HEADLINES

Holistic


 

Editorial Cartoon 6

Two years ago, the honors dormitory was still a plan. The idea was to open the gates of Silliman education to the best and brightest young minds who are unable to afford board and lodging.

Today, the Rolando Villanueva del Carmen Hall opens its doors to eight scholars in pursuit of their dreams through the university. Scholarships and other forms of financial assistance do more than bridge the gap for those who cannot afford higher education; they also can be the driving force for excellence, especially when the general requirement for scholarships is based on grades or academic ranking.

Academic achievement has always been put on a pedestal. It is the source of pride of Filipino families, the gauge of a promising future.

However, this glorification of academic achievement was challenged when the theory of multiple intelligences was introduced in 1983 by Dr. Howard Gardner. Students who used to feel like they failed to measure up to society’s standards found their strength in different intellectual abilities.

With this in mind, the Weekly Sillimanian has realized that opportunities for educational assistance in Silliman University (SU) are still limited to the academically inclined.

While there are scholarships for non-academic skills like the music scholarship, Elsie the Nichols-Aguilar Scholarship for incoming first year students in Speech & Theatre Arts, and service scholarships (aid to athletics, band members, campus choristers, and dance troupe members), these are few compared to rank-based scholarships that prioritize mostly STEM (science, technology, engineering and mathematics) courses.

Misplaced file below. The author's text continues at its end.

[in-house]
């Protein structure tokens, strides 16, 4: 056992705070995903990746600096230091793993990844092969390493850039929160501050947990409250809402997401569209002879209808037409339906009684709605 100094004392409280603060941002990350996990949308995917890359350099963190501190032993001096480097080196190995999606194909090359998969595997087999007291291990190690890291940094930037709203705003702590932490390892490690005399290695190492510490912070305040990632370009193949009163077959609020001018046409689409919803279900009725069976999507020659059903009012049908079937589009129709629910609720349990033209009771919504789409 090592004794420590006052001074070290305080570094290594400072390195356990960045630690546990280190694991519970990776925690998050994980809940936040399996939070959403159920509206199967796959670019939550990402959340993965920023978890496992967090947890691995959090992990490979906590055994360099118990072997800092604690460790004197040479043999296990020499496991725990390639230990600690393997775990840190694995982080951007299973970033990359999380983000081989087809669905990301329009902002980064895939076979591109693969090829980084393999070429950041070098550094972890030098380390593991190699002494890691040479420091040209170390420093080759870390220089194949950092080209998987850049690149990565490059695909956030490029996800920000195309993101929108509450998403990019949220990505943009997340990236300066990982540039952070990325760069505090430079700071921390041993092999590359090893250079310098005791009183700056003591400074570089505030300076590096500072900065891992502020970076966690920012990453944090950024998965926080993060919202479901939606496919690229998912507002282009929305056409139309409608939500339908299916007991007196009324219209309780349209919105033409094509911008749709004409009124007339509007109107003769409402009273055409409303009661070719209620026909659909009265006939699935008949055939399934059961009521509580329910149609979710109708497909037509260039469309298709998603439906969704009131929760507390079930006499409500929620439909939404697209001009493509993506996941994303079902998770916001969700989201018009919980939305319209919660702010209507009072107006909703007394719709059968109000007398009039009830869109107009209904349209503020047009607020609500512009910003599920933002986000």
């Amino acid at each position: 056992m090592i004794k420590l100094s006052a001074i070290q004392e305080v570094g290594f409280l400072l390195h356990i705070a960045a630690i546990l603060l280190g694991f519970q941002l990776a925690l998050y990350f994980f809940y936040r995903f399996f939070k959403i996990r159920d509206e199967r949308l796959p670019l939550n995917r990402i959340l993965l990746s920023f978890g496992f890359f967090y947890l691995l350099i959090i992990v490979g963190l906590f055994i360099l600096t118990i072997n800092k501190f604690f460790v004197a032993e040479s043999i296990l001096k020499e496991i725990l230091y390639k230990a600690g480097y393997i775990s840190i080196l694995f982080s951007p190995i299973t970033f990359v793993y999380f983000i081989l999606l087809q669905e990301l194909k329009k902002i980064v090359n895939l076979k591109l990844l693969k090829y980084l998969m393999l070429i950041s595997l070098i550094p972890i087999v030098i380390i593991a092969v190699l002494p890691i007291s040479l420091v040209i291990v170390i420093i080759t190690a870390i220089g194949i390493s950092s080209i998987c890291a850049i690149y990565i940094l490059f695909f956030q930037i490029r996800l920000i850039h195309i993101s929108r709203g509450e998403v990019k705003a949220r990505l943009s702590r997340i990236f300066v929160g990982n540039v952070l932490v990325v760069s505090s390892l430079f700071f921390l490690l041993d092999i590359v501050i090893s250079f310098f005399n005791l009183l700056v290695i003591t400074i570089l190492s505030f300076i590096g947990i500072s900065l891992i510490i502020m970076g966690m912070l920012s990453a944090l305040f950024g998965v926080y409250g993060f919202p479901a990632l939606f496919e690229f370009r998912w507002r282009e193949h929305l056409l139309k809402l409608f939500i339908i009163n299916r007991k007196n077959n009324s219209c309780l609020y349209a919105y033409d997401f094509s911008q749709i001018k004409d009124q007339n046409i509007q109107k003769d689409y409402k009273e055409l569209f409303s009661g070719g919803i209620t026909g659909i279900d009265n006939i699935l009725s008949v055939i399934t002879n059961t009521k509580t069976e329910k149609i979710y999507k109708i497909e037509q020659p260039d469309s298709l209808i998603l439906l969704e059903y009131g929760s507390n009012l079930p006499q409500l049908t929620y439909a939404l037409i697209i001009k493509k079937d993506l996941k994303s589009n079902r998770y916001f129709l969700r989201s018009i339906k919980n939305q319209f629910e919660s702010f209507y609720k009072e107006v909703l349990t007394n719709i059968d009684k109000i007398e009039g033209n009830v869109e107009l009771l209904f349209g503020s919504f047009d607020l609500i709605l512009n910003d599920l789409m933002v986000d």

Also, a general criterion for most scholarships is to be ranked in the top five of their graduating class.

There are undeniably many opportunities in SU to avail of financial aid, and it is not wrong to concentrate on in-demand fields of study; but the Silliman community should reconsider the scope of inclusivity of these privileges.

A student that ranked sixth in his class can be just as deserving as the class valedictorian. Students that do their best in class but find their strong suit outside the grading system—as artists, musicians, athletes, volunteers or leaders in the community—deserve as much opportunities as the academically competitive.

tWS believes that SU can always do more as a leader in holistic education by re-assessing the criteria for scholarships and encouraging more donors to invest in different intelligences.

Catering to multiple intelligences will not lessen the value of scholarships, but it will reflect the Silliman community’s definition of who are the best and the brightest.

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